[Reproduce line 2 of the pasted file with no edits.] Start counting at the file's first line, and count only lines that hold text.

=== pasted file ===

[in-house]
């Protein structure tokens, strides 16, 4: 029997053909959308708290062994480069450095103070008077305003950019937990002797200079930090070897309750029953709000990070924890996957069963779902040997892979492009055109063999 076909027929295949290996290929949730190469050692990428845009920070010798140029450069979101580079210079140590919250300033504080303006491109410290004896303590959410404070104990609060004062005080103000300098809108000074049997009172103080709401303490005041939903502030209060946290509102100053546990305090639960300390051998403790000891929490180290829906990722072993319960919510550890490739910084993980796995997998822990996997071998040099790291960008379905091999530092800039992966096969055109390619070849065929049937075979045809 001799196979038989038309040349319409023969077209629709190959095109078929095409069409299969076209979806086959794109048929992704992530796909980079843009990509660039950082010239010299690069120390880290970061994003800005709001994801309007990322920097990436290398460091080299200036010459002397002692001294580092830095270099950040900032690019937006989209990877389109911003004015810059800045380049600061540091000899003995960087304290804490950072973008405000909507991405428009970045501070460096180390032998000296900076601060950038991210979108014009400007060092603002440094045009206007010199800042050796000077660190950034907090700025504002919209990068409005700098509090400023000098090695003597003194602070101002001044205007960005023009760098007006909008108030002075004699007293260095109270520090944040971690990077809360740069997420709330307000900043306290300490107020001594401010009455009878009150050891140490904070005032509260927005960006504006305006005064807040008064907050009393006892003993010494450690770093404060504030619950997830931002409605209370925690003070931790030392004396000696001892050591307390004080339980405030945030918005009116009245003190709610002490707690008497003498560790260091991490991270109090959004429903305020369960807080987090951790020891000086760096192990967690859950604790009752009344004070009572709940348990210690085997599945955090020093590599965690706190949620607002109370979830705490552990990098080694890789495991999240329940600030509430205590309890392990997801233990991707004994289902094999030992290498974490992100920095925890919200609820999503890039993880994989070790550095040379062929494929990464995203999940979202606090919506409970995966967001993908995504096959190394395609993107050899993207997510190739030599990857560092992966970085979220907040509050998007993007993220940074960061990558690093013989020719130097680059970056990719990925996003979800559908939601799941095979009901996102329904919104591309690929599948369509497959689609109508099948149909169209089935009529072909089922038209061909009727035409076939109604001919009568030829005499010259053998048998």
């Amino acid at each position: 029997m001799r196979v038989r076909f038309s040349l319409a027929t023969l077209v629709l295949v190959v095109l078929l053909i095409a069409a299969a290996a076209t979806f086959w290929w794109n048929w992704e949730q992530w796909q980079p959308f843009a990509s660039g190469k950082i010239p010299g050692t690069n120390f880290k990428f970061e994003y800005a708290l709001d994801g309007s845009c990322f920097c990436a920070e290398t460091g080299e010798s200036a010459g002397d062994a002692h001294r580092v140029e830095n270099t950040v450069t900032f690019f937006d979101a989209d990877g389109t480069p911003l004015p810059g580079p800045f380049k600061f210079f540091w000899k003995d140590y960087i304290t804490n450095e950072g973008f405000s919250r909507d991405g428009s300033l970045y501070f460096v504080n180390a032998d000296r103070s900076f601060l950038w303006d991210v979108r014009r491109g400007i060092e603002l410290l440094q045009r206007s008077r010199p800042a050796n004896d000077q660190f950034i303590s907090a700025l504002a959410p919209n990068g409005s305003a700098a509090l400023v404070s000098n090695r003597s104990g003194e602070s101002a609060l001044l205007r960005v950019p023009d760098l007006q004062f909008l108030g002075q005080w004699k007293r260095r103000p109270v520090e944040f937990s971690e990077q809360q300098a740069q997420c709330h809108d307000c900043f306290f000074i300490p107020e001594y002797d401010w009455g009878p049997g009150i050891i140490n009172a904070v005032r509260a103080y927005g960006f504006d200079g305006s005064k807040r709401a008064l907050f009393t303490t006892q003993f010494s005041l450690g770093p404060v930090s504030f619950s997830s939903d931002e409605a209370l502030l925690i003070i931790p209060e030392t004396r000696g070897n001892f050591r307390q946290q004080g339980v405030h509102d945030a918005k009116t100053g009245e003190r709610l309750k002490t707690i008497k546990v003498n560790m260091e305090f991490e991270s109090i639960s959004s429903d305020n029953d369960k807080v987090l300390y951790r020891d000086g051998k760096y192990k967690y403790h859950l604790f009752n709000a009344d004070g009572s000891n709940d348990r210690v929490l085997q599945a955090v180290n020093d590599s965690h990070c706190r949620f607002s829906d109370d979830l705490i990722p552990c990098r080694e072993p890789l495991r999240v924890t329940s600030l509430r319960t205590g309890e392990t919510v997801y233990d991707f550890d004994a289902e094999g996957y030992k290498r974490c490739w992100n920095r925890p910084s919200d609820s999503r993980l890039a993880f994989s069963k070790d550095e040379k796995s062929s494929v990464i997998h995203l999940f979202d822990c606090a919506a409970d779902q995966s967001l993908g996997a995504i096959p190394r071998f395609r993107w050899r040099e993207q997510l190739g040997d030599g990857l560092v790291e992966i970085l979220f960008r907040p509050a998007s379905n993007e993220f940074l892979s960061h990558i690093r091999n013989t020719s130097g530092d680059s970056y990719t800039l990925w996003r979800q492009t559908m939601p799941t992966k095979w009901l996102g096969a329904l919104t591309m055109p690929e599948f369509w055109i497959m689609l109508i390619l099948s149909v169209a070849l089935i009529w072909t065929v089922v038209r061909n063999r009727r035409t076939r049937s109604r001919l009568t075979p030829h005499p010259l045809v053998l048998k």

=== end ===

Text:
């Protein structure tokens, strides 16, 4: 029997053909959308708290062994480069450095103070008077305003950019937990002797200079930090070897309750029953709000990070924890996957069963779902040997892979492009055109063999 076909027929295949290996290929949730190469050692990428845009920070010798140029450069979101580079210079140590919250300033504080303006491109410290004896303590959410404070104990609060004062005080103000300098809108000074049997009172103080709401303490005041939903502030209060946290509102100053546990305090639960300390051998403790000891929490180290829906990722072993319960919510550890490739910084993980796995997998822990996997071998040099790291960008379905091999530092800039992966096969055109390619070849065929049937075979045809 001799196979038989038309040349319409023969077209629709190959095109078929095409069409299969076209979806086959794109048929992704992530796909980079843009990509660039950082010239010299690069120390880290970061994003800005709001994801309007990322920097990436290398460091080299200036010459002397002692001294580092830095270099950040900032690019937006989209990877389109911003004015810059800045380049600061540091000899003995960087304290804490950072973008405000909507991405428009970045501070460096180390032998000296900076601060950038991210979108014009400007060092603002440094045009206007010199800042050796000077660190950034907090700025504002919209990068409005700098509090400023000098090695003597003194602070101002001044205007960005023009760098007006909008108030002075004699007293260095109270520090944040971690990077809360740069997420709330307000900043306290300490107020001594401010009455009878009150050891140490904070005032509260927005960006504006305006005064807040008064907050009393006892003993010494450690770093404060504030619950997830931002409605209370925690003070931790030392004396000696001892050591307390004080339980405030945030918005009116009245003190709610002490707690008497003498560790260091991490991270109090959004429903305020369960807080987090951790020891000086760096192990967690859950604790009752009344004070009572709940348990210690085997599945955090020093590599965690706190949620607002109370979830705490552990990098080694890789495991999240329940600030509430205590309890392990997801233990991707004994289902094999030992290498974490992100920095925890919200609820999503890039993880994989070790550095040379062929494929990464995203999940979202606090919506409970995966967001993908995504096959190394395609993107050899993207997510190739030599990857560092992966970085979220907040509050998007993007993220940074960061990558690093013989020719130097680059970056990719990925996003979800559908939601799941095979009901996102329904919104591309690929599948369509497959689609109508099948149909169209089935009529072909089922038209061909009727035409076939109604001919009568030829005499010259053998048998």